"If you guys are going to be fucking dumb, I'm not going to do this shit anymore." I threatened. 

"Oh, lighten up, Ruby. We had a close call, we got by, we're fine." Al walked over to me and wrapped an arm around my shoulder. He continued to try and calm me down and see the bright side to all of this. "If anyone should be worried about that boy, it should be me, but he's had many chances to take me down and hasn't. Don't stress it."

"Wait. What does that mean?" I asked, and he immediately pulled himself away from me. He tensed up as he realized he said something that he shouldn't have. He was quiet as he walked over to pick up another beer. I didn't even notice that he finished the one he already had. "Al, what does that mean?" I repeated. 

He still didn't answer. 

"Fucking tell me, Al. What do you mean 'he's had many chances to take me down'? Why should you be worried about Carl?"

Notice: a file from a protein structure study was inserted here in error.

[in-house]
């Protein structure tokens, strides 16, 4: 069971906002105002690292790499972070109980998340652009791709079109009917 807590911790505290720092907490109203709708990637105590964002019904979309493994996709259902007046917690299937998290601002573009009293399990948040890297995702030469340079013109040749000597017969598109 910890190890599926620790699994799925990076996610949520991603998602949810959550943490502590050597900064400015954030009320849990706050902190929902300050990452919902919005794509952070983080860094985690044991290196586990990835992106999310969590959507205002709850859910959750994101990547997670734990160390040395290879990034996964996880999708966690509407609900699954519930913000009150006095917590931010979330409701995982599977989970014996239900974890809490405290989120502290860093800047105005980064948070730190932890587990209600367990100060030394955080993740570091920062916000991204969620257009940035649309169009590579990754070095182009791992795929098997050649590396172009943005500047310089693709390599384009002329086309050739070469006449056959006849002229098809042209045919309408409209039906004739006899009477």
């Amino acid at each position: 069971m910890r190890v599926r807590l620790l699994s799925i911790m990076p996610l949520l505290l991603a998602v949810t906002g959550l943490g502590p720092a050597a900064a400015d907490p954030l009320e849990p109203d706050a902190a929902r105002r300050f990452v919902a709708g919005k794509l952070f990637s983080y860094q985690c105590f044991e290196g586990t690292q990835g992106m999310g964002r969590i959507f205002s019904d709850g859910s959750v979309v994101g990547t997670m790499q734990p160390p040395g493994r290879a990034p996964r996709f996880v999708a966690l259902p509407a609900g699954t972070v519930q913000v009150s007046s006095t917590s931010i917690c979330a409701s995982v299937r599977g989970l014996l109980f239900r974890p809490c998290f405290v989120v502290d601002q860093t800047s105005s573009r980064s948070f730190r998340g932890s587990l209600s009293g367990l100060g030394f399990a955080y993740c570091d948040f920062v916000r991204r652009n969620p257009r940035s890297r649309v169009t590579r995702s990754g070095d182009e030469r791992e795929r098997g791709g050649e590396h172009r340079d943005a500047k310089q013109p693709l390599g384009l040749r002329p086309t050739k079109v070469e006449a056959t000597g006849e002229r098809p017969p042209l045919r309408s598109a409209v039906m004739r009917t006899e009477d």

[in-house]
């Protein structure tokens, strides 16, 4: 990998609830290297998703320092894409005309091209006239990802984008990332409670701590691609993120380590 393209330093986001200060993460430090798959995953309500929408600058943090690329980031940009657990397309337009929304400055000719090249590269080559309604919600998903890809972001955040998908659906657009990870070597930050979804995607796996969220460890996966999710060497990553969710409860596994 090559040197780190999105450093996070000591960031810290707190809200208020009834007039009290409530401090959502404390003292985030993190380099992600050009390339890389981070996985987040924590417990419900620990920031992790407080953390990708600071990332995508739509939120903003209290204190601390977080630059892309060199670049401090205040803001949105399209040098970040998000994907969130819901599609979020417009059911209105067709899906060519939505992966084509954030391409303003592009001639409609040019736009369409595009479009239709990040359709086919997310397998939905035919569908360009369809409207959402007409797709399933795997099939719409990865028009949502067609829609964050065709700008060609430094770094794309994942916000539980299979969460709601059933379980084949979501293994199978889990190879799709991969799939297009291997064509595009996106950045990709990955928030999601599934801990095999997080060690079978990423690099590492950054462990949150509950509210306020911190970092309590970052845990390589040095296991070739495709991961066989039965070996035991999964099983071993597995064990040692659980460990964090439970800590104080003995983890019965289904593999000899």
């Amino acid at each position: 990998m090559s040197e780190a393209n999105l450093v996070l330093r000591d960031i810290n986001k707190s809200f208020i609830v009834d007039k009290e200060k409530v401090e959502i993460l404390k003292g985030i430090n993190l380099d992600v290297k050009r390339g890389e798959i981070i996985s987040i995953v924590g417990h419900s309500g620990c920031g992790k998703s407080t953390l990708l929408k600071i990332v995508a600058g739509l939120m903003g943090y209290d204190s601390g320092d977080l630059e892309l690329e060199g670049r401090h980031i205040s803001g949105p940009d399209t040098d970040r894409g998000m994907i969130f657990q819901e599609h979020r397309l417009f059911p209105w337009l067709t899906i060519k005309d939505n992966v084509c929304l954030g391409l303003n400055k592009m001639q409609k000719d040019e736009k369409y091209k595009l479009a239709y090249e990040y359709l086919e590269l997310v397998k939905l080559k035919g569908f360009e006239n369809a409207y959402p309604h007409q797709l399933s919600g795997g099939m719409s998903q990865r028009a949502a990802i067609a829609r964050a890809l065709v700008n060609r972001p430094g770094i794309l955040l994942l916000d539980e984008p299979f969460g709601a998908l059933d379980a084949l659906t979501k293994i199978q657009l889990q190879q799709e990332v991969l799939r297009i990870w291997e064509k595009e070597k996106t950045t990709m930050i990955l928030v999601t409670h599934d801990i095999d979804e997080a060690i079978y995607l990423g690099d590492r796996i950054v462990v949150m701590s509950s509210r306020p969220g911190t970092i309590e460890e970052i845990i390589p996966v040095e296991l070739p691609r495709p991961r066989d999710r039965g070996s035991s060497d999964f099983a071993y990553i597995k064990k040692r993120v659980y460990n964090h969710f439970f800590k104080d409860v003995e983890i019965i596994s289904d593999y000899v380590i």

"Because I gave him drugs!" He finally spat out. 

I furrowed my eyebrows in confusion. He gave him drugs? Like, he's secretly giving some of our cargo to Carl? I pointed to the cooler full of marijuana, and he shook his head in denial. If he didn't give Carl pot, then what kind of drugs did he give him? When did he give him drugs? Why did he give him drugs? 

"When Carl was in college, he asked for some shrooms. I was hesitant about giving some to him, but he asked for a large amount for his buddies. I needed the money, so I did."

I shook my head. "So what, you should be worried about him because you shorted him or something?"

"No," Al looked guilty. I've never seen him look guilty. "I never shorted him. He kept asking, and I kept supplying."

I closed my eyes and took a deep breath. I knew where this story was going, and I didn't want it to go there. I kept shaking my head in denial, hoping that that simple gesture would make everything stop. It never did. 

"The shrooms became worthless and he wanted something else. He always wanted something else. Acid turned to ecstasy, Adderall to coke, you name it."

"Jesus Christ, Al." I felt the sting of tears forming in my eyes.

"I know," He said. "I didn't even realize how bad it was getting..."

"Is that why he never came home? Why he never answered our calls? Why he never fucking visited Pop?"